I want to play sports in college! A few things to consider:
Level of Talent:
How good are you? No, really. How good are you? There are so many opportunities to play sports in college, from the intramural level all the way up to Division 1 college athletics. The range is wide, so it’s important to know the varying levels and degrees of difference among them:
Intramural sports: Non-competitive, plentiful, and the focus is fun. Most colleges have loads of intramural teams and the competition is against your fellow classmates.
Club sports: There’s a wide range here. Some university club sports are mainly for fun and for the student who also likes an intramural experience. Some club teams are quite competitive and will require a try-out once you’re on campus and/or have very elite-level athletes who go on to the Olympics and/or Nationals (ie: University of Delaware Figure Skating Club).
Nationally sanctioned sports: The highest level of sports will come with Division 1 athletics in the NCAA. You’ll be competing at the top of your game against the most talented and driven…but you’ll also have to accept sacrifices of missing out on social aspects of college, lots of travel and balancing schoolwork with demanding training while maintaining minimum credit levels and GPA. Know the pros and cons. Also make sure you know your options:
NCAA, NAIA, USCAA, NJCAA…:
Once you know your level and competition, ask yourself why you want to play sports in college: For fun? To go pro? To try to improve your chances of getting into a better college? The answer to this will determine your next steps and help guide you to the right fit.
Research all of the different collegiate student-athlete governing boards. Of course, the NCAA is the most well known with its three divisions of play: D1, D2 and D3. Where do you fit in? Where do you want to fit in? How will you approach the process? Start early…and keep in mind that finding your fit will be the golden ticket…
Finding Your Match:
Reality-check: How competitive are you at your sport and in the context of global and national student-athletes? Do your research on stats and get an objective opinion and advisor. This advisor should be a third-party, someone who can effectively and honestly guide you.
Scholarships are difficult to come by: Before even concluding that you hope for a scholarship, back up and assess yourself. From both an athletic standpoint and academic standpoint, do your stats put you at a D-1 level? How are your grades and test scores? Remember that the NCAA mandates very detailed and strict guidelines both for its student athletes and for its coaches. There is no getting around that. Identify your level and then start to set up your timeline.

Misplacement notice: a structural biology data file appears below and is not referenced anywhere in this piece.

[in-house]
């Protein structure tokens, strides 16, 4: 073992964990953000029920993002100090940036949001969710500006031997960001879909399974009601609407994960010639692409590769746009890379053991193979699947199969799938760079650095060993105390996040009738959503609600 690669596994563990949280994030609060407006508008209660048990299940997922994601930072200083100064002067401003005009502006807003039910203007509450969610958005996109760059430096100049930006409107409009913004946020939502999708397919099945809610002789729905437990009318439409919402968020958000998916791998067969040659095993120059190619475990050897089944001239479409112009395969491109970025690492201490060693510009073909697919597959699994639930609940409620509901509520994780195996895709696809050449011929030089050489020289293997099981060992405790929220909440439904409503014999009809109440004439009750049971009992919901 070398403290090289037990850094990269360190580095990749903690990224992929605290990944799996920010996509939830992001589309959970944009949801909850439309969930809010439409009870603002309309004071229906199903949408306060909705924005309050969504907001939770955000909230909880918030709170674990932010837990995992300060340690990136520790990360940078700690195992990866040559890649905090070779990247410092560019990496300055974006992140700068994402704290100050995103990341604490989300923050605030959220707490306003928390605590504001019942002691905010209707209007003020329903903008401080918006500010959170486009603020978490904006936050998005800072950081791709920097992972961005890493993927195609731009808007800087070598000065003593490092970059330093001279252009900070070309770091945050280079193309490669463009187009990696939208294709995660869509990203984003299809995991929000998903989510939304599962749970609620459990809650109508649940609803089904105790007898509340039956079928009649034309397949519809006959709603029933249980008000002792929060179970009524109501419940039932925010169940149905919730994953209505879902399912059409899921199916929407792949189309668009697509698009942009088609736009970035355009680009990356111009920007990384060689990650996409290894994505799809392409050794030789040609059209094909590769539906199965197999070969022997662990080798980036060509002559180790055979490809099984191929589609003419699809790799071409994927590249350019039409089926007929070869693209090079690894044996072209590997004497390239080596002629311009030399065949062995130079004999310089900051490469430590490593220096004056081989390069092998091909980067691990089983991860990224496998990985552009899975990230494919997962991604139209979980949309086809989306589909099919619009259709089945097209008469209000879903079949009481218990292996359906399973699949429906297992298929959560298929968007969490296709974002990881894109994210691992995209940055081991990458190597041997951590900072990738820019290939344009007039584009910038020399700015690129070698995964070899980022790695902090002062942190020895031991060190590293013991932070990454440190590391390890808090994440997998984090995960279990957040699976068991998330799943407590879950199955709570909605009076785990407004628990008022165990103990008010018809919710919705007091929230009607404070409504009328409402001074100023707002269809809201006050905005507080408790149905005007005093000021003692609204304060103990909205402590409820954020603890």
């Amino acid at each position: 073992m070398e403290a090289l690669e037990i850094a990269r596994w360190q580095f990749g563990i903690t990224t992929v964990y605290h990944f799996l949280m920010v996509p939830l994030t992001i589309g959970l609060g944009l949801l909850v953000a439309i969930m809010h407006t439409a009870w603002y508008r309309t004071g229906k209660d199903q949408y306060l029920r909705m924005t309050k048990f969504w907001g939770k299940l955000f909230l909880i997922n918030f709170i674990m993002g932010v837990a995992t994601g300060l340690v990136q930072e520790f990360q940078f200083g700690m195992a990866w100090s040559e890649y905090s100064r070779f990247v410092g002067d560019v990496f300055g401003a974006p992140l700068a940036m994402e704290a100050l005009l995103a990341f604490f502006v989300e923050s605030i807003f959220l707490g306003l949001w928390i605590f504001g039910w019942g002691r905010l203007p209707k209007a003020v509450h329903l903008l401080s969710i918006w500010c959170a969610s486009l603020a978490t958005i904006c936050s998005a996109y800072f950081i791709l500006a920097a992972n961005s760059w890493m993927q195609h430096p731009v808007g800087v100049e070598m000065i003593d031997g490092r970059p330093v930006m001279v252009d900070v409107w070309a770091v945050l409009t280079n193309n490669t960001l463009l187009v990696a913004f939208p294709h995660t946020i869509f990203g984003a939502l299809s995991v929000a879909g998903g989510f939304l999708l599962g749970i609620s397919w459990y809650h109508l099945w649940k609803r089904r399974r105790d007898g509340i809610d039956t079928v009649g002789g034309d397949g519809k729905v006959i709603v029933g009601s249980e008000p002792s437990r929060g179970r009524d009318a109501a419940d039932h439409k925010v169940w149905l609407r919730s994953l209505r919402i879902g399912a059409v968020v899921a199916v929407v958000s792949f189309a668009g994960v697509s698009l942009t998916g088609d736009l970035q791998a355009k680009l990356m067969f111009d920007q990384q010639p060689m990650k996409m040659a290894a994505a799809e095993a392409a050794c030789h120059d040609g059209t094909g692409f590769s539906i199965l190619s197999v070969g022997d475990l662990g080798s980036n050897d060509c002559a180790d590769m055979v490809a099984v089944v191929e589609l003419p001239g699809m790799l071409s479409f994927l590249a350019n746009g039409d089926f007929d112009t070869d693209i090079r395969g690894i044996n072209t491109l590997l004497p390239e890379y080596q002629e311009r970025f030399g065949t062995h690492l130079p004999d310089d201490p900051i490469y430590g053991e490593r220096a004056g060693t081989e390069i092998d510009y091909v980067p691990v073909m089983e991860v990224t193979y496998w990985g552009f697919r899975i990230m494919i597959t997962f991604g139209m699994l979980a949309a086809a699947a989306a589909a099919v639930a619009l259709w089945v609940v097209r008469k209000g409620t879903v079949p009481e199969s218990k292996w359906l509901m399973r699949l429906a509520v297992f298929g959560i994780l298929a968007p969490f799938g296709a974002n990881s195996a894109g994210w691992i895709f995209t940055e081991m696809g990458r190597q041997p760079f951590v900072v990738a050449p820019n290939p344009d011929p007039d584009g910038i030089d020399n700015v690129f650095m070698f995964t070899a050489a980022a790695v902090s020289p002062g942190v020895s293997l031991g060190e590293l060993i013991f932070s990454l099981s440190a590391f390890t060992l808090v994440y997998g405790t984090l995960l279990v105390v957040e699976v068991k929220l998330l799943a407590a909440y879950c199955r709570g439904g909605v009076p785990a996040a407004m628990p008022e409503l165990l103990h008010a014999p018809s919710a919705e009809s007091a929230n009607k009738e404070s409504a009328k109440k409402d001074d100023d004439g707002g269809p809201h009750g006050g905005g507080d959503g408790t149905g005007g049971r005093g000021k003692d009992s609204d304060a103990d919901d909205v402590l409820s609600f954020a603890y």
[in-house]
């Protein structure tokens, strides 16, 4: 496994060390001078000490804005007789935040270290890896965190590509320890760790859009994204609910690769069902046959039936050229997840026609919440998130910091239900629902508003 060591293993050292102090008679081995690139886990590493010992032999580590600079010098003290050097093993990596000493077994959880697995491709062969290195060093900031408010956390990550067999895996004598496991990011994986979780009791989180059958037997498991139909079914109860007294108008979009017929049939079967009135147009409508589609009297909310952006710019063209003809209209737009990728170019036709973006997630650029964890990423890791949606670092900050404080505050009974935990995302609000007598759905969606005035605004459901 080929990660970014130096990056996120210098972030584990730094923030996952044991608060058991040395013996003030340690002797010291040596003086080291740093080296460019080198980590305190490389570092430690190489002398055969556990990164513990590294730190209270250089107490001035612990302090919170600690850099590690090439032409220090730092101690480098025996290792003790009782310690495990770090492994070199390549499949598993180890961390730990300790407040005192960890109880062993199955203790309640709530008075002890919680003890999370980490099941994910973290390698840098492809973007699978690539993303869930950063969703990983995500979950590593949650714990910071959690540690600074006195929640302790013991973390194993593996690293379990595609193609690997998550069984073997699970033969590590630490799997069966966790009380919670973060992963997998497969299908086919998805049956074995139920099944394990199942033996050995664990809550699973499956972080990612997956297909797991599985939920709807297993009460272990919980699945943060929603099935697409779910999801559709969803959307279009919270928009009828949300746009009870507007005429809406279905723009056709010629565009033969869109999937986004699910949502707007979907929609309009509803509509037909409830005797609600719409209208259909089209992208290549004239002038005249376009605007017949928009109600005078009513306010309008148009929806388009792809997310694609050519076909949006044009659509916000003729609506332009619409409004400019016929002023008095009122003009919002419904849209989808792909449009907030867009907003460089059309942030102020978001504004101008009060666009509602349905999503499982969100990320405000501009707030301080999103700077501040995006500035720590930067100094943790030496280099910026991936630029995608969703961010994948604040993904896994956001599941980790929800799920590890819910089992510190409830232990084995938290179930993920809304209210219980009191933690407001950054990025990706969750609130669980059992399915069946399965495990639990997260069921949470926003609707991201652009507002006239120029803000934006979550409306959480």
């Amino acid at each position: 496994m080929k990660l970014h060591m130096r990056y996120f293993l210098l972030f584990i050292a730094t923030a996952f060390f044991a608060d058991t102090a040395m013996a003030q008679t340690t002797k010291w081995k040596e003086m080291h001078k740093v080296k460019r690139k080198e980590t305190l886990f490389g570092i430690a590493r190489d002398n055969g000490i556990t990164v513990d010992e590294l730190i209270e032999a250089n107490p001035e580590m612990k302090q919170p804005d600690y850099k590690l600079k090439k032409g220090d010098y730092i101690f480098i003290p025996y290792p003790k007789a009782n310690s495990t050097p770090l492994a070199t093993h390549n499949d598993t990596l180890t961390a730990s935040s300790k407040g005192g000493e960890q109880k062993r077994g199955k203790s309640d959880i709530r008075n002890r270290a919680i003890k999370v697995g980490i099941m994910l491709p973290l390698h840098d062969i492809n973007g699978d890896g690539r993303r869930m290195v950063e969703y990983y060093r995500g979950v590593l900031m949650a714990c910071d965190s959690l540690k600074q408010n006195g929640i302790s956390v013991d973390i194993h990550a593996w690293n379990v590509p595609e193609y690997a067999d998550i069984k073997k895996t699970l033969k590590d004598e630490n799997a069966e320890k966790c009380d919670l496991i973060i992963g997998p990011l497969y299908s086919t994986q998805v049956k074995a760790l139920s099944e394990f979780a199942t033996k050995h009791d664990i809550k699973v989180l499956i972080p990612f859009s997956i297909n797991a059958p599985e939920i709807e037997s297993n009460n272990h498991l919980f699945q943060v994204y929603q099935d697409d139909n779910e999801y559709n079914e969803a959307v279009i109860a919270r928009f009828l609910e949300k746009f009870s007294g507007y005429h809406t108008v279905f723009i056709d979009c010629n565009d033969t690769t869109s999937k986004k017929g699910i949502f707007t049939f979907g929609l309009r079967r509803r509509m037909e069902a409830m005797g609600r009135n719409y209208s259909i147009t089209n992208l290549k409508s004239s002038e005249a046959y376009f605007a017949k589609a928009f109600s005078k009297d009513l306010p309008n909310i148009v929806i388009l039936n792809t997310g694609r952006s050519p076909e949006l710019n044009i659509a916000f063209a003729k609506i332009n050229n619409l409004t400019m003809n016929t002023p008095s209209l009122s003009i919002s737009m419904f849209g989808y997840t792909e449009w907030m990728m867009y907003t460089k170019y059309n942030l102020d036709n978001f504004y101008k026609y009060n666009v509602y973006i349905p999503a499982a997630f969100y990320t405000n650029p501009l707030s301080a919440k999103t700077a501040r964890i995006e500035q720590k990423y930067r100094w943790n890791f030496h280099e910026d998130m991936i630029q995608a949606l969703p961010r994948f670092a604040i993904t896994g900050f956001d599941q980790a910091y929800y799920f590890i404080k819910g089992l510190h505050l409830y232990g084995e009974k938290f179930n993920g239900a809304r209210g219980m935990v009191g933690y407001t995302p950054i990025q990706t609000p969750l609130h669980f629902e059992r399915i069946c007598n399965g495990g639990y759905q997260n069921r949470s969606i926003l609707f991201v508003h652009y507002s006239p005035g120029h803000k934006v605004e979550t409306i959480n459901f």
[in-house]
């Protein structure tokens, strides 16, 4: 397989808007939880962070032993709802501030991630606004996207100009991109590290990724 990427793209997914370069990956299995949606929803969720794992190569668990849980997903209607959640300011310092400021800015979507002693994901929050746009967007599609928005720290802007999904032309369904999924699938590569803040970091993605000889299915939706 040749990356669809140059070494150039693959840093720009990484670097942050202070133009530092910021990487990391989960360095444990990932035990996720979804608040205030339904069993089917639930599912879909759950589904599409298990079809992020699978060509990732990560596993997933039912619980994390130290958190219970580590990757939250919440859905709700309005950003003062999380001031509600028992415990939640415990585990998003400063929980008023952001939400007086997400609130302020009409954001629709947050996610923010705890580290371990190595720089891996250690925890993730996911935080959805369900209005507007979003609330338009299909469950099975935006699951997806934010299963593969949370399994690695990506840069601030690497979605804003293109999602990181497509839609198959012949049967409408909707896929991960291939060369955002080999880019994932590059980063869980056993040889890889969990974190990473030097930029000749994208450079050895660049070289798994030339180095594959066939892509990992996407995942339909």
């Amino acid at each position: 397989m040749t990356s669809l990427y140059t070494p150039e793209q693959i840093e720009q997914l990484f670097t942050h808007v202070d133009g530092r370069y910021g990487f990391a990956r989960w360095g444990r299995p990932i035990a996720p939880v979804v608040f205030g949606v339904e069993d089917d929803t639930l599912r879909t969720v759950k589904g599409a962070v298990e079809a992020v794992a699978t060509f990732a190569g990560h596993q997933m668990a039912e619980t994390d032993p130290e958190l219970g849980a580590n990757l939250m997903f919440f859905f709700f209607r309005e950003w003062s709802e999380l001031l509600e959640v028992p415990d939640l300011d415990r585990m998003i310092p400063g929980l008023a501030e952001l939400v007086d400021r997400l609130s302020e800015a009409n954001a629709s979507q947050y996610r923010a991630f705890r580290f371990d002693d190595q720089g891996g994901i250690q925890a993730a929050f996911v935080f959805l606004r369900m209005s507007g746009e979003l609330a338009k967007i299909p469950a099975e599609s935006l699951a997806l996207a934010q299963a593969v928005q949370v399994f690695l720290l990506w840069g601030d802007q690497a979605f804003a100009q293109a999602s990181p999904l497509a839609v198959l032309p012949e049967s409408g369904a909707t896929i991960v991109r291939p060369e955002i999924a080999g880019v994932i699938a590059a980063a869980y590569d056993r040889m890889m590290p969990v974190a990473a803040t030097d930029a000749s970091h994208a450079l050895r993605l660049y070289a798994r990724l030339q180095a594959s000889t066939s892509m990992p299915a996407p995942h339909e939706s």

Manage the Process:
If you’re going for D1 or D2, you’ll need to set up a very thoughtful timeline for three things: your High School career; your recruiting strategy; your application strategy (that includes your essays, taking SAT/ACT and TOEFL if necessary, when to turn in your application, etc.). Most important? Owning the process as a student: you reach out, ask the questions, find your fit (of course with your parent’s input and support). You must drive this process. This is the only way to be respected by coaches and to find your match in the process.
Quick Tips by Grade:
9th & 10th Grades:
- Grades: keep these as high as possible.
- Curriculum: check on your courses and future courses and look at eligibility guidelines of the conferences you hope to play for (ie: NCAA, NAIA, etc.)
- Work with your counselor and coach simultaneously and articulate your goals clearly to them
- Understand and become familiar with all eligibility requirements. They can change annually so stay-tuned in the upcoming years.
- Create a sports CV and highlights portfolio.
- You cannot contact or be contacted by a coach until after July of your 11th Grade year (NCAA)
- Register for Eligibility Centers
- Don’t be represented by an agent
- Draw up a long-list of universities and programs that interest you
- Create a Standardized Testing Plan.
- Work with your counselor to reassess and stay realistic: which colleges and programs are a fit for you both academically and athletically?
- Keep focusing on your grades
- Reach out to coaches, but do not call them until after 1 July after 11th Grade. After 1 July, official visits can be granted and you can speak to coaches on and off campus.
- Take SAT/ACT/TOEFL/Subject Tests (if needed)
- Remember not all programs or coaches are the same: do your research and keep notes
- Send transcripts to the NCAA
- Retake SAT/ACT/…
- Apply to universities—early!
- Have all transcripts and test scores sent by your High School Guidance Counselor
- Sign only one Letter of Intent and not before the National Letter of Intent signing date
- Thank your coaches, counselors, parents and supporters. A hand-written note goes a long way.
Written by Jennifer Aquino, Director at Atelier Education, a boutique educational consulting firm specializing in working with international students and families around the globe. She can be reached at firstname.lastname@example.org and www.ateliereducation.com. Jennifer is Associate Member, IECA and Member, OACAC and is based in Singapore.